Is immunotherapy the answer to beating cancer? Oncologist explains

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Barbara Friedman

94 days ago
 Is immunotherapy the answer to beating cancer? Oncologist explains Copyright : Olga Yastremska

Broadly speaking the term immunotherapy is harnessing our body's immune system to help in the fight against cancer.

Dr Greg Hart, Oncologist - Cancer Care Group 

This is either done by boosting the immune system with external drugs that serve t stimulate it, or through administring drugs that make the cancer less able to evade the body's immune system, he explains.

One of cancer's great tools is its ability to cameglouge itself against the body's normal immune mechanism.

Dr Greg Hart, Oncologist - Cancer Care Group 

Our bodies are normally very good at finding abnormal cells and dealing with them - but cancer cells are masters in dusguise and fool our immune systems.

Despite cancer cells emerging from one's own body, they are adept at hiding from the immune system, and this is the area where imunnotherapy has ade the bggest breakthrough he says, allowing us to remove their cameflouge.

These new drugs have neabled us to remove this handbrake cancer cells place on our immune system. and we can allow our immune system to do its job.

Dr Greg Hart, Oncologist - Cancer Care Group 

He says over the years these medications have imporved and sophisticated. They used to be vvery toxic to the system.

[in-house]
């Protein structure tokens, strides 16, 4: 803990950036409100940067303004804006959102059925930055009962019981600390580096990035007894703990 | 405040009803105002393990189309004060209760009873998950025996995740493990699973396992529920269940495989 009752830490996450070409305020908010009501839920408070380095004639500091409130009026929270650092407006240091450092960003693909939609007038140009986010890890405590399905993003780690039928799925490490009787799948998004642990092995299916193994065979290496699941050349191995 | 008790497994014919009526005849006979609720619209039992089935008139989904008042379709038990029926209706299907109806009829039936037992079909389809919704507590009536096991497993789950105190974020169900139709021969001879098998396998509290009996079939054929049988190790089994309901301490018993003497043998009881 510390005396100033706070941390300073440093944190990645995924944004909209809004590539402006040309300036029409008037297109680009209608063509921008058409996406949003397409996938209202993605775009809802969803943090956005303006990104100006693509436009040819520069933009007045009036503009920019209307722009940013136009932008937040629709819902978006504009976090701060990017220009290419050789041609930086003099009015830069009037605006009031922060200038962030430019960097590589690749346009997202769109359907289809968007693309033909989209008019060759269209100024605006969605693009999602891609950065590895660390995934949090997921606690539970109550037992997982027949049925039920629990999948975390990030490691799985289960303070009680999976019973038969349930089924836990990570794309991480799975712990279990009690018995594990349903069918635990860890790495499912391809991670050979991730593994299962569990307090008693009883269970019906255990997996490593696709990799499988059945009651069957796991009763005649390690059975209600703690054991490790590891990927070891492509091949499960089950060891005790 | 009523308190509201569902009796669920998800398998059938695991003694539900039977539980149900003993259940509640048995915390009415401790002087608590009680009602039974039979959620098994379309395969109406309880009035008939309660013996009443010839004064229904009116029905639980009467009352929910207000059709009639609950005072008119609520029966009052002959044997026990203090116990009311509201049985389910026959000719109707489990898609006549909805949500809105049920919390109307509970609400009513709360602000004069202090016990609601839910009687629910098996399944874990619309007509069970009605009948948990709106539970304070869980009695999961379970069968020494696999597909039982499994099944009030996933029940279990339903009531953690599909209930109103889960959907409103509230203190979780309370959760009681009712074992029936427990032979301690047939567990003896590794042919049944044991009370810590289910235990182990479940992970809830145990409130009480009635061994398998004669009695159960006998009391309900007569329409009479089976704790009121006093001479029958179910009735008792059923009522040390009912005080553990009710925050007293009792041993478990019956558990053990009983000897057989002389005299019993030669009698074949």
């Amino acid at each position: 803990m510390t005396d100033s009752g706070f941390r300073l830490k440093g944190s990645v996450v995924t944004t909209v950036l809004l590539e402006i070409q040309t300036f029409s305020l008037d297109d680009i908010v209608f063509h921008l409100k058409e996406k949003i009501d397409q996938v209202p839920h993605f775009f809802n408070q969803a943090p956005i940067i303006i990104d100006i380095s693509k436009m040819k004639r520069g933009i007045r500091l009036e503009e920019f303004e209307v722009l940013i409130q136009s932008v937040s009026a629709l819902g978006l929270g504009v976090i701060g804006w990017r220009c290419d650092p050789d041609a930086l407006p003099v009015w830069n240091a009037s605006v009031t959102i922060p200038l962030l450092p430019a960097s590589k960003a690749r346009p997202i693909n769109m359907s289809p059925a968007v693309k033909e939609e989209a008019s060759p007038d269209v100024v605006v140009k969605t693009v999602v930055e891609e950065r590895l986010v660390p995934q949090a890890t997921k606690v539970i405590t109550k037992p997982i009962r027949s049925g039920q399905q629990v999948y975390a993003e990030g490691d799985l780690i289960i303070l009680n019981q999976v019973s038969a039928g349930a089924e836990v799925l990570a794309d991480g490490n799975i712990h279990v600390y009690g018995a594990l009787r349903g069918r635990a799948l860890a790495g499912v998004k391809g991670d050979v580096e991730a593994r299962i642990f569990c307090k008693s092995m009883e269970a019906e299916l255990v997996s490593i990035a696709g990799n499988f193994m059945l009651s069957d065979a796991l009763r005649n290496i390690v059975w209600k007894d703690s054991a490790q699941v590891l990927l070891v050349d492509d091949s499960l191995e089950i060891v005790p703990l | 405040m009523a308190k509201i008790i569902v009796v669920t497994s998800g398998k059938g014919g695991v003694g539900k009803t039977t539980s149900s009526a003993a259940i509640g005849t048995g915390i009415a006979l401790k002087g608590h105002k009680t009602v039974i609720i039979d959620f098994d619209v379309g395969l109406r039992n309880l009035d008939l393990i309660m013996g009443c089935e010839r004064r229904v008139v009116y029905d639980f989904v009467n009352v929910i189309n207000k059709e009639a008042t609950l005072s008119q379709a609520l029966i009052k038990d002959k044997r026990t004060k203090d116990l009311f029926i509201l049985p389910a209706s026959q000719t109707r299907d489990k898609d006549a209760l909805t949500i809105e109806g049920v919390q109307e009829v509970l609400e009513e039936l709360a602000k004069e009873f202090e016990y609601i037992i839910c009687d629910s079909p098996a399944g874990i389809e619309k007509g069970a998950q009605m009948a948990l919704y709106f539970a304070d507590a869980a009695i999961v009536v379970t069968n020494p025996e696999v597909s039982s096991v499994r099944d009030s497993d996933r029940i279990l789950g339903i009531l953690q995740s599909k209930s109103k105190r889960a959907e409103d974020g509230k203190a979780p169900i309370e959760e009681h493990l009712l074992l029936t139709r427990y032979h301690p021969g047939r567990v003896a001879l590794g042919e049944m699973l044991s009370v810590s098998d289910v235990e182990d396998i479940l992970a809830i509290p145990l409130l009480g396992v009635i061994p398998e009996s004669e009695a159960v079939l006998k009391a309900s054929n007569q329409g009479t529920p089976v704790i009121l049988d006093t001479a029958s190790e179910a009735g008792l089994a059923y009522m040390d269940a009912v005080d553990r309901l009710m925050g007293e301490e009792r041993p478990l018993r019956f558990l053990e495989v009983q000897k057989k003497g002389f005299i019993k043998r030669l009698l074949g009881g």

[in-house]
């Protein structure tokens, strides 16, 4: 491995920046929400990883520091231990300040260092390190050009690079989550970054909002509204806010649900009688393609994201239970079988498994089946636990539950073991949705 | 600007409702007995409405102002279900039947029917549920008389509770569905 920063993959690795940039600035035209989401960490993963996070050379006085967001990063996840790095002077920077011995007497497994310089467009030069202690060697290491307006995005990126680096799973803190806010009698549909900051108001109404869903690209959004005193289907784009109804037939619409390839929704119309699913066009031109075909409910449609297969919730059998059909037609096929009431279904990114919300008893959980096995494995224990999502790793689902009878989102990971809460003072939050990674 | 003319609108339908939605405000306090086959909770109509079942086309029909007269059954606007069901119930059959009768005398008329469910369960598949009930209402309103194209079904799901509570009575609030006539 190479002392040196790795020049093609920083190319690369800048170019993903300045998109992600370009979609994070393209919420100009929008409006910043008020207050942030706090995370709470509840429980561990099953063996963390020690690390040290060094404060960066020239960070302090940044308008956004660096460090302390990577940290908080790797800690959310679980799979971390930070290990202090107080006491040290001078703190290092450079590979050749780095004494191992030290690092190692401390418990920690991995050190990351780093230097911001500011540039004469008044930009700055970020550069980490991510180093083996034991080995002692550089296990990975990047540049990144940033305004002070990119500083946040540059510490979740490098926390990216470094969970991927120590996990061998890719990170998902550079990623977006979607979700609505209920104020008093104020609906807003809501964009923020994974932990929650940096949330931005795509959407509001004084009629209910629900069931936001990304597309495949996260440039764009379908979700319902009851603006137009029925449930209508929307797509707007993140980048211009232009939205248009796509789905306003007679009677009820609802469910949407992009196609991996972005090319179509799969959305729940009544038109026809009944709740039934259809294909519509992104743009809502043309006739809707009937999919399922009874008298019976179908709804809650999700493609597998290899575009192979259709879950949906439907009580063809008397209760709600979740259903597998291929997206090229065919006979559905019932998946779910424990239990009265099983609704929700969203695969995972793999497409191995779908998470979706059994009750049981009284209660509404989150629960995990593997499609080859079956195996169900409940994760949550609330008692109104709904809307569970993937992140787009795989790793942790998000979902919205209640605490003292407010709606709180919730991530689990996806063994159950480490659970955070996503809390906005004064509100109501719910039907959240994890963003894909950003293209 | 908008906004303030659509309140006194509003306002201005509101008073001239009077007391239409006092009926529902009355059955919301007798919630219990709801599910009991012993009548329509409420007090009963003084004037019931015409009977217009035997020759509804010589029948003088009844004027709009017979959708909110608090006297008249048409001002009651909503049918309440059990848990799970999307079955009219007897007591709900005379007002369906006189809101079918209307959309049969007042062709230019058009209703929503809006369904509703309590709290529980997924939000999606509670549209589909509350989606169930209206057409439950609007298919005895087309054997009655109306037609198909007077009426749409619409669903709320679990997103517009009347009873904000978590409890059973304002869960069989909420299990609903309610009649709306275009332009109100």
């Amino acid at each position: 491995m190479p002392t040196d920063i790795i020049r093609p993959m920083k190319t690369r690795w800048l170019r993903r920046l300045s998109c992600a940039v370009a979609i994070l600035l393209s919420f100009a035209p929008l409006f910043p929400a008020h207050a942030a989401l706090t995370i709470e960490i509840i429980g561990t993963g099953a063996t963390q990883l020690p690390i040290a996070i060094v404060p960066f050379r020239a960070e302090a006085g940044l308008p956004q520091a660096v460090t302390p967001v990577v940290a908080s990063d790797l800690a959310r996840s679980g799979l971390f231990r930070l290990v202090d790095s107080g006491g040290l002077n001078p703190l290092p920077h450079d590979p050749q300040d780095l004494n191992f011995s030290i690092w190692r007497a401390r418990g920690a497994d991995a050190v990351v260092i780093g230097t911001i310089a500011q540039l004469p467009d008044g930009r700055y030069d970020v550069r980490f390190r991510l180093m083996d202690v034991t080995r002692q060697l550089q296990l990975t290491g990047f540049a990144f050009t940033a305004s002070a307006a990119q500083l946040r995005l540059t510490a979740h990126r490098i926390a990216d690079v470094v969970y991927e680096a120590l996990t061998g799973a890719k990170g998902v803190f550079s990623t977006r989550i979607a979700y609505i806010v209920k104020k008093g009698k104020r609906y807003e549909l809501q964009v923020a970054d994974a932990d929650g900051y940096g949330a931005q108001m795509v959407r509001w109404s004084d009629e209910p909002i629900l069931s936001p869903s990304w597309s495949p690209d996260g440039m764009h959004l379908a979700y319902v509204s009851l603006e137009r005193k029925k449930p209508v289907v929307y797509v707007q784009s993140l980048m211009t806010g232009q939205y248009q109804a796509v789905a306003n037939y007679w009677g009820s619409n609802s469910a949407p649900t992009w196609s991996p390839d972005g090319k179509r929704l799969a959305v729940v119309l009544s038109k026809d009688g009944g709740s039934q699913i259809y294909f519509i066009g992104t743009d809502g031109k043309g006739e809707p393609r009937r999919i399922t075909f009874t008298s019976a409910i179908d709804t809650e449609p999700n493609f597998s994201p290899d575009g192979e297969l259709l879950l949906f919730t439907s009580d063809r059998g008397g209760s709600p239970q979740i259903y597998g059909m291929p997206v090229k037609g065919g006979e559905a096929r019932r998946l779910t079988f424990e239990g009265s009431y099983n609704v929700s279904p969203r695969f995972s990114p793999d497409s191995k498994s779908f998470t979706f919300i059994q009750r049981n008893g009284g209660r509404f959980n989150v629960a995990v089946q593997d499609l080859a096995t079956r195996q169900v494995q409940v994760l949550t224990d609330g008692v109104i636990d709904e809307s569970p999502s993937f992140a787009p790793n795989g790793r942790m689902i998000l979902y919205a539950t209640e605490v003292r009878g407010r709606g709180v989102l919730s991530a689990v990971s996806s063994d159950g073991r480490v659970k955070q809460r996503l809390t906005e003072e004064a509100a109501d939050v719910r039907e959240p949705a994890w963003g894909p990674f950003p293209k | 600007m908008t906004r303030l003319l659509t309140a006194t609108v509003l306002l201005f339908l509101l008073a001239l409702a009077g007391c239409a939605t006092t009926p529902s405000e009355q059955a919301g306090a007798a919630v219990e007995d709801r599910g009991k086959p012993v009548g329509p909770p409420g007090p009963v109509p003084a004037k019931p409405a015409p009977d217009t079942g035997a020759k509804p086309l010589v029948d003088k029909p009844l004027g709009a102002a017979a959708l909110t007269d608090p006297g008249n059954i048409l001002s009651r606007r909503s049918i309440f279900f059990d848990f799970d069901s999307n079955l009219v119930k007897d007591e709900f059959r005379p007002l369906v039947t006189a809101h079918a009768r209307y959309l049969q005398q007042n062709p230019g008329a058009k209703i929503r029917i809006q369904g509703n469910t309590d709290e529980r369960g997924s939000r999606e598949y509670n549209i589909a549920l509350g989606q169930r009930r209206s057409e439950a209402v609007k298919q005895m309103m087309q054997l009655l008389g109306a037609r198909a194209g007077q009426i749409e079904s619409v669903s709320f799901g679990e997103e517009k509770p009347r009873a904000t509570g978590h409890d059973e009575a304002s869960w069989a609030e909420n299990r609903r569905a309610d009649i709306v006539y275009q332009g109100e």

There are much fewer normal tissues caught i the crossfire.

Dr Greg Hart, Oncologist - Cancer Care Group 

Radiation, chemotherapy and surgery wordwide are still the biggest pillars used in treating cancer, he notes, and still has a very valid place.

Immunotherapy augments this and is a comletely separate tool that we have in our fight against cancer. It is a completely different way of attacking these cancer cells.

Dr Greg Hart, Oncologist - Cancer Care Group 

Immunotherapy has been shown to be very useful on its own in manageing certain types of cancer, but also in combination with the other three traditional pillars.

Not all types of cancers respond uniformly to immunotherapy and that is one of the questions we are still trying to answer.

Dr Greg Hart, Oncologist - Cancer Care Group 

Some of the more common cancers like breast and prostate cancer do not respond well unfortunately to immunotherapy, he notes.

But the cancers where we have really seen big differences with immunotherapy are primary lung cancers, melanomas, kidney cancers, bladder cancers, and a of the other slightly less common cancers.

Dr Greg Hart, Oncologist - Cancer Care Group 

The majority of immuotherapy drops are immune checkpoint inhibitors are admisitered via intravenous infusion, usually once every three to six weeks.

Most patients are in and out in less than an hour and have very few side effects.

Dr Greg Hart, Oncologist - Cancer Care Group 

The two drugs licenced in South Africa are pembrolizumab or Keytruda.

At this stage the drug is adminstered for about two years, he says.

Oncologosits do not throw the word cure around lightly, and we are quite a few years down the line with these immunotherapy drugs, and there is a proportion of patients that have a durable resonse to the therapy even once the therapy as stopped, there is no sign of the cancer coming back.

Dr Greg Hart, Oncologist - Cancer Care Group 

These drugs are very costly and at R85 000 every three weeks it is beyond the reach of most people, he says. Only the very top end of mendical aids even consider paying for the,

Listen to the insightful interview with Dr Greg Hart in the audio below as he explains the breakthrough in immunotherapy and the fight against cancer:

This article first appeared on CapeTalk : Is immunotherapy the answer to beating cancer? Oncologist explains

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